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Homework Help: Surface tension question

  1. Jul 23, 2010 #1
    1. The problem statement, all variables and given/known data
    First part of the question was "Why is it possible to float a wax-coated stainless steel needle on the surface of water?" and I've already answered that, but I'm having trouble with the second part of the question, which is:

    If the surface tension at the interface is 0.073 N/m and the density of the steel needle is 7.8x10^3 kg/m^3, what is the maximum diameter of a needle that can float this way? (Hint: start by finding the weight of the needle. You may assume that the needle is cylindrical in cross-section)

    2. Relevant equations
    Density = mass / volume
    h = (2[tex]\sigma[/tex]cos[tex]\Psi[/tex]) / ([tex]\rho[/tex]g[tex]\alpha[/tex])
    V of needle = width x (2[tex]\Pi[/tex]r^2)
    I'm actually not too sure which equations I need...

    3. The attempt at a solution
    [tex]\sigma[/tex] = 0.073N/m
    [tex]\rho[/tex] of stainless steel needle = 7.8x10^3 kg/m^3
    Well it says to start by finding the weight of the needle, and I wasn't sure how to approach that in the first place, so I wasn't able to make a start.
  2. jcsd
  3. Jul 23, 2010 #2
  4. Jul 23, 2010 #3
    [tex]\Sigma[/tex]F = 0
    -W + ([tex]\sigma[/tex]L)cos[tex]\vartheta[/tex] + ([tex]\sigma[/tex]L)cos[tex]\vartheta[/tex] = 0
    W = 2([tex]\sigma[/tex]L)cos[tex]\vartheta[/tex]
    W = 2 x 0.073 x L x 1
    W = 0.146L N

    Is this correct?
    I have absolutely no idea what to do next.
    Just guessing, please correct me if I'm wrong...
    Mass of needle = 0.146L/9.8 kg
    Volume of needle = ([tex]\Pi[/tex]r^2)*L
    Volume of needle = 1/([tex]\rho[/tex]m) = 1/(7.8x10^3 x 0.015L) = 8.61x10^-3L m^3
    So 8.61x10^-3L = ([tex]\Pi[/tex]r^2)*L
    8.61x10^-3 = [tex]\Pi[/tex]r^2
    r = 0.05 m

    I've found a radius of some sort, but I don't think it's right.
    The question says I need to find the maximum diameter of a needle that can float.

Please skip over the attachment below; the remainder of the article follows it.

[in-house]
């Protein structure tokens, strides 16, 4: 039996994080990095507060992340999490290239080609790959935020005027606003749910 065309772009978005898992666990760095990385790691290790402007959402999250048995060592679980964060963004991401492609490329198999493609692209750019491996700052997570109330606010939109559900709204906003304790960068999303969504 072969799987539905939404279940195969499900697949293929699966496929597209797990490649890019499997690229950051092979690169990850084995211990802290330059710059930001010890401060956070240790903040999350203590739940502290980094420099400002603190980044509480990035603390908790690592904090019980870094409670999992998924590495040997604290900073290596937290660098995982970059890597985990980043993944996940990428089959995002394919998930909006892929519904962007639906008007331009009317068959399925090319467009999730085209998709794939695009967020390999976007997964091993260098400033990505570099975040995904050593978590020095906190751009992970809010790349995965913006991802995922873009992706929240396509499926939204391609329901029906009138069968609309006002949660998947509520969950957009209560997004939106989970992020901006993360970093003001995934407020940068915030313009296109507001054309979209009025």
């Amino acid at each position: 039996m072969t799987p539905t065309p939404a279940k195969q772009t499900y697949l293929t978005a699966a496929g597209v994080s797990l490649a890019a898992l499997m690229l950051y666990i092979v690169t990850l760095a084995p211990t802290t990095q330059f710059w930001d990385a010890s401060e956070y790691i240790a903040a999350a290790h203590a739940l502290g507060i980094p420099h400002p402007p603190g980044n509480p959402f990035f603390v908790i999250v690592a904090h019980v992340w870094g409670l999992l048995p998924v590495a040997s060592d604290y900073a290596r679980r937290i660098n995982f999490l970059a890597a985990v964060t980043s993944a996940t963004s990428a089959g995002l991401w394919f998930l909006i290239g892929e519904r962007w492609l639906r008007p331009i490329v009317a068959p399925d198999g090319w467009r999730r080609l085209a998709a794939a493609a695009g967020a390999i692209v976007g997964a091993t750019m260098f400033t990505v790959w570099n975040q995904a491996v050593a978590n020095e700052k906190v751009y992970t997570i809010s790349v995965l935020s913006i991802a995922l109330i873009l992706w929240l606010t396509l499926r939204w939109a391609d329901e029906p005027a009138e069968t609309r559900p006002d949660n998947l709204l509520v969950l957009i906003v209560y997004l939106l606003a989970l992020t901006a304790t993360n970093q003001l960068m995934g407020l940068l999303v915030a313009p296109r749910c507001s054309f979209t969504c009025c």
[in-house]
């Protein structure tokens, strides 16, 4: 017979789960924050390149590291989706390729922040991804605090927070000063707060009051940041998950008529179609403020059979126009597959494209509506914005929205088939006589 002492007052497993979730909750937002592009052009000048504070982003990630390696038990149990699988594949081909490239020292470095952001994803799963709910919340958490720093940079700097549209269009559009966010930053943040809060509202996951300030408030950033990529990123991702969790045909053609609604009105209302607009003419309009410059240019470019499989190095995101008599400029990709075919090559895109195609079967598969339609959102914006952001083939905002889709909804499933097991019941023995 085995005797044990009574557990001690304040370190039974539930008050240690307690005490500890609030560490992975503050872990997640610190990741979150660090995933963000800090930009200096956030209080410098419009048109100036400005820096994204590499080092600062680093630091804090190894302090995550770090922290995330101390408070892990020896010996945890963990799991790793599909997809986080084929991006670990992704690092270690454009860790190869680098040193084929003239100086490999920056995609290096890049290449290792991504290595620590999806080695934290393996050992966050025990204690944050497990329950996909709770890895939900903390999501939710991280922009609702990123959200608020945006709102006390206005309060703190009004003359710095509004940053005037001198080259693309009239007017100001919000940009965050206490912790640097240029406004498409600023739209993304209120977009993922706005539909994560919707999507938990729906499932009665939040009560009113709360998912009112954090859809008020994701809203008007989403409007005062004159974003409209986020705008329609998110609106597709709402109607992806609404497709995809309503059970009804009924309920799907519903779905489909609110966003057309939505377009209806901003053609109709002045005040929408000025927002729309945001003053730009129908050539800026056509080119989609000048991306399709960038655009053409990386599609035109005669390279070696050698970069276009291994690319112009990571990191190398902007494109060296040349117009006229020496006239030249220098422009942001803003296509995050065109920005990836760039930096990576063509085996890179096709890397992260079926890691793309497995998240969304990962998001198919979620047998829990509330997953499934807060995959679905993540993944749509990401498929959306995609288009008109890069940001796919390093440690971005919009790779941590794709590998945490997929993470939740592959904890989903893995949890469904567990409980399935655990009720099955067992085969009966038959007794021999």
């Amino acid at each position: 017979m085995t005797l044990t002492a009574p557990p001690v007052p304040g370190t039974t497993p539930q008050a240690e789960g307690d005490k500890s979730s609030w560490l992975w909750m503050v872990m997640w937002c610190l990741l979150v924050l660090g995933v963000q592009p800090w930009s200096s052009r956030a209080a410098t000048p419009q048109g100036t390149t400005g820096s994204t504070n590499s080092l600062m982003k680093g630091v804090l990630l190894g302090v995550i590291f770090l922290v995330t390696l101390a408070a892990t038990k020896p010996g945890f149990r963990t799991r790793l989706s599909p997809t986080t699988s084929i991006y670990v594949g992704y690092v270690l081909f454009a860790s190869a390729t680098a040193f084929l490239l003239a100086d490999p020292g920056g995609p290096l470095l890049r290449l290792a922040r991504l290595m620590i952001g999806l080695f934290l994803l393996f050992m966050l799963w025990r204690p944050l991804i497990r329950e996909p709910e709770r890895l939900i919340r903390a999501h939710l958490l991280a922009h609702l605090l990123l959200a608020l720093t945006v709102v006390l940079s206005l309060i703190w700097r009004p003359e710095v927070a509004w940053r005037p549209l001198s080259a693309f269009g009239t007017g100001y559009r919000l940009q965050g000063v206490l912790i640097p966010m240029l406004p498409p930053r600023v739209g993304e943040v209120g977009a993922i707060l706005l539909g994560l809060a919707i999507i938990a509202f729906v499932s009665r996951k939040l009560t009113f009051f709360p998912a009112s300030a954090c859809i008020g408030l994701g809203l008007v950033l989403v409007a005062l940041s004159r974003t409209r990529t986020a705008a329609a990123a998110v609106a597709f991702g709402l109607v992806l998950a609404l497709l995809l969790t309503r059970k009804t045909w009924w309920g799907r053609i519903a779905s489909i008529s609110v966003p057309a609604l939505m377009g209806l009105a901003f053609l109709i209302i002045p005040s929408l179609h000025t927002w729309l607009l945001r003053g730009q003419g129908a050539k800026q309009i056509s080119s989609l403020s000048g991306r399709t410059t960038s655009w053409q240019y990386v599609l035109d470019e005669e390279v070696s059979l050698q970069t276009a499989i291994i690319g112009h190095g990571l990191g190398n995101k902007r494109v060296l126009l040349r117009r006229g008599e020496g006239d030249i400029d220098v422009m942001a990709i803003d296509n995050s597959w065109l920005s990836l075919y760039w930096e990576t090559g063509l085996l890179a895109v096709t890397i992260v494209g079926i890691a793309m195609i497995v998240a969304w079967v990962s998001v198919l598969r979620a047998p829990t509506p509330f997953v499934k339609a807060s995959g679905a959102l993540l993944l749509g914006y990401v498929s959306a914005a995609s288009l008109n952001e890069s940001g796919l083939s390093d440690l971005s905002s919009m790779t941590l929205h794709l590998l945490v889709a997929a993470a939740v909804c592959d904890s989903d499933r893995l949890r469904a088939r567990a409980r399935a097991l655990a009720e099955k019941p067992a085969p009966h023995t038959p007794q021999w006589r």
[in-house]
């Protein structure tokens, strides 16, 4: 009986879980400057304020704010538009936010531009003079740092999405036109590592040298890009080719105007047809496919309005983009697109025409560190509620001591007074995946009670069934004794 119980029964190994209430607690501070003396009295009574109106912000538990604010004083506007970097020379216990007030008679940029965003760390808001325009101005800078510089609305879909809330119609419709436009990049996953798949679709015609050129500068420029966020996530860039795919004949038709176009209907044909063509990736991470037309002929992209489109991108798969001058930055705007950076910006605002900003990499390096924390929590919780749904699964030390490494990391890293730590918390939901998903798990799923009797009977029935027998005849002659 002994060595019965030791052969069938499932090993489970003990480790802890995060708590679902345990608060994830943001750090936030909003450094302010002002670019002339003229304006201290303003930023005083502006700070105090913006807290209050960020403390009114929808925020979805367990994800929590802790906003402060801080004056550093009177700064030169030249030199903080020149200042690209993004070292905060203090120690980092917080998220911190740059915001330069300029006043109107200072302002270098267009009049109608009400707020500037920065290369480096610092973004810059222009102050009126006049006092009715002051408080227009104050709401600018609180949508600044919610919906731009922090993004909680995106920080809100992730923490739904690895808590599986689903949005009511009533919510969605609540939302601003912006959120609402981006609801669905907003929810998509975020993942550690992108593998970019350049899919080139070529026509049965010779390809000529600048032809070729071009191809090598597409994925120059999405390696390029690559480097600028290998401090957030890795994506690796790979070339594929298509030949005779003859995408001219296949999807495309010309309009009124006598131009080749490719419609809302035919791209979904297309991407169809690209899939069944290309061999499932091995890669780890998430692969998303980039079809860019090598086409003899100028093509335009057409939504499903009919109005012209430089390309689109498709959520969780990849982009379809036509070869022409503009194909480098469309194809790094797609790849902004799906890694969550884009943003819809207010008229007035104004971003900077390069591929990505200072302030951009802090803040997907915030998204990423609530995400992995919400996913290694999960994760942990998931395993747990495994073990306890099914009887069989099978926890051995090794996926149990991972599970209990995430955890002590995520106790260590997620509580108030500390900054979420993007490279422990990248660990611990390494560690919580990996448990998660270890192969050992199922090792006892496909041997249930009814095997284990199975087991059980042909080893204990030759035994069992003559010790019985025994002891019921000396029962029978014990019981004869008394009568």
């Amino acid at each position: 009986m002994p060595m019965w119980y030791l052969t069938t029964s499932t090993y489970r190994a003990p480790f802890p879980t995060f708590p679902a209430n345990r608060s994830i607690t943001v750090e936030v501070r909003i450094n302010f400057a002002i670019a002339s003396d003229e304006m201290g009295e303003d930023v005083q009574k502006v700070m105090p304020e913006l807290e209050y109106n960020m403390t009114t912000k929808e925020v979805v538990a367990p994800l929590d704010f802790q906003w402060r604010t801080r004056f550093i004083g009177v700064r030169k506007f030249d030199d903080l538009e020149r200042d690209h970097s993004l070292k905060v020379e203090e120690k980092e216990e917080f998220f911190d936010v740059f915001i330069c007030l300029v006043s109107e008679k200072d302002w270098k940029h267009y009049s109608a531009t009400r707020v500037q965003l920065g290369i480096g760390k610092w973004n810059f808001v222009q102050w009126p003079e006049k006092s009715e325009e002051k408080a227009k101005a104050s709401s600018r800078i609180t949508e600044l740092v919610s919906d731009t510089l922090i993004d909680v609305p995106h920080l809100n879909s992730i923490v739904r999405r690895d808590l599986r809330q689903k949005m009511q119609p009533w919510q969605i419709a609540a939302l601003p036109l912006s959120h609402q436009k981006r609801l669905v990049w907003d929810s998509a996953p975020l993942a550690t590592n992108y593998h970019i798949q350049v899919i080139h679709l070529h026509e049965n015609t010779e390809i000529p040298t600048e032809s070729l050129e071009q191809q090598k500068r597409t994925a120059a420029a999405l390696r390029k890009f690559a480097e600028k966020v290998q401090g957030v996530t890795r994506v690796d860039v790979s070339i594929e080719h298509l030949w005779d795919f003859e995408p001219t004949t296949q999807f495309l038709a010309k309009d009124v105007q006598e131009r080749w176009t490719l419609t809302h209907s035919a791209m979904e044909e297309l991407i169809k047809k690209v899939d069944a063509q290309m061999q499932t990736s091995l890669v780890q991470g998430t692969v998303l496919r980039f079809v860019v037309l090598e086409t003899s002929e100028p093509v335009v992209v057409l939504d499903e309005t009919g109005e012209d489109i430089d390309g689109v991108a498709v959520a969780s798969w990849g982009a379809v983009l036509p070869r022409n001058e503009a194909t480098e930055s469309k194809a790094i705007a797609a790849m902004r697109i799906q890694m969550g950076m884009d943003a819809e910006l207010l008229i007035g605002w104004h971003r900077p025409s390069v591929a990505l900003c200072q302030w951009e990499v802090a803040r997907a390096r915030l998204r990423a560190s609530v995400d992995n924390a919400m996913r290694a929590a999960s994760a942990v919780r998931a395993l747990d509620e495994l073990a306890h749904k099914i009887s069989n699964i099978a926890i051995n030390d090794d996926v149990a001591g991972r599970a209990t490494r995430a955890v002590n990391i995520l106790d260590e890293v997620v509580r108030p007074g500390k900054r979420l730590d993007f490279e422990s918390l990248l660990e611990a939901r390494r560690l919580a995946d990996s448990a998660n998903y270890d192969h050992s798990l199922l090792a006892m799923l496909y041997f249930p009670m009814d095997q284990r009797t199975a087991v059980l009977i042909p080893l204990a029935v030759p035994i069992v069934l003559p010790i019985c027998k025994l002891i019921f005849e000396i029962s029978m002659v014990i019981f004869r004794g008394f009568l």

How do I find this???
    Last edited: Jul 23, 2010
  5. Jul 23, 2010 #4
    Hold on...
    I have another theory! Please tell me which one is wrong or right or both are wrong! :S
    [tex]\Sigma[/tex]F = 0
    -W + ([tex]\sigma[/tex]Lcos[tex]\theta[/tex]) + ([tex]\sigma[/tex]Lcos[tex]\theta[/tex]) = 0
    W = 2([tex]\sigma[/tex]L)cos[tex]\theta[/tex]
    W = 2 x 0.073 x L x 1
    W = 0.146L N

    And using another formula:
    P = (2[tex]\sigma[/tex]) / r
    P = 101325 Pa
    So, r = (2 x 0.073) / 101325
    r = 1.44x10^-6 m

    Or is this formula only used for bubbles?

    anyway, my other answer to this problem being

    Please tell me where I went wrong and how I should tackle this problem to solve it.
    Please give me directions!
    Thank you!
  6. Jul 23, 2010 #5
    [tex]8.61\times 10^-3L = \pi r^2L[/tex]
    You have gone this far and there is just one more minor step to the result :wink: L is canceled as it appears in both sides, so there is only 1 unknown left :biggrin: By the way, please check your numerical values, because I'm too lazy to check them :biggrin:

    So there is no need for the weight, right? :yuck:
    The effect is due to surface tension, not ambient pressure.

    EDIT: I've just read again your post and found you made some corrections. You were on the right track at post #3. Now I'll organize it a bit:
    [tex]W=2\sigma Lcos\theta[/tex]
    [tex]\rho g \pi r^2L=2\sigma Lcos\theta[/tex]
    [tex]r=\sqrt{\frac{2\sigma cos\theta}{\rho g \pi}}[/tex]
    As you can see, r is max when cos(theta) is max, and max of cos(theta) is 1. You will find that [tex]r_{max} = 0.78mm[/tex], not so large as 0.05m that you got earlier.
    Last edited: Jul 23, 2010
  7. Jul 23, 2010 #6
    Thank you
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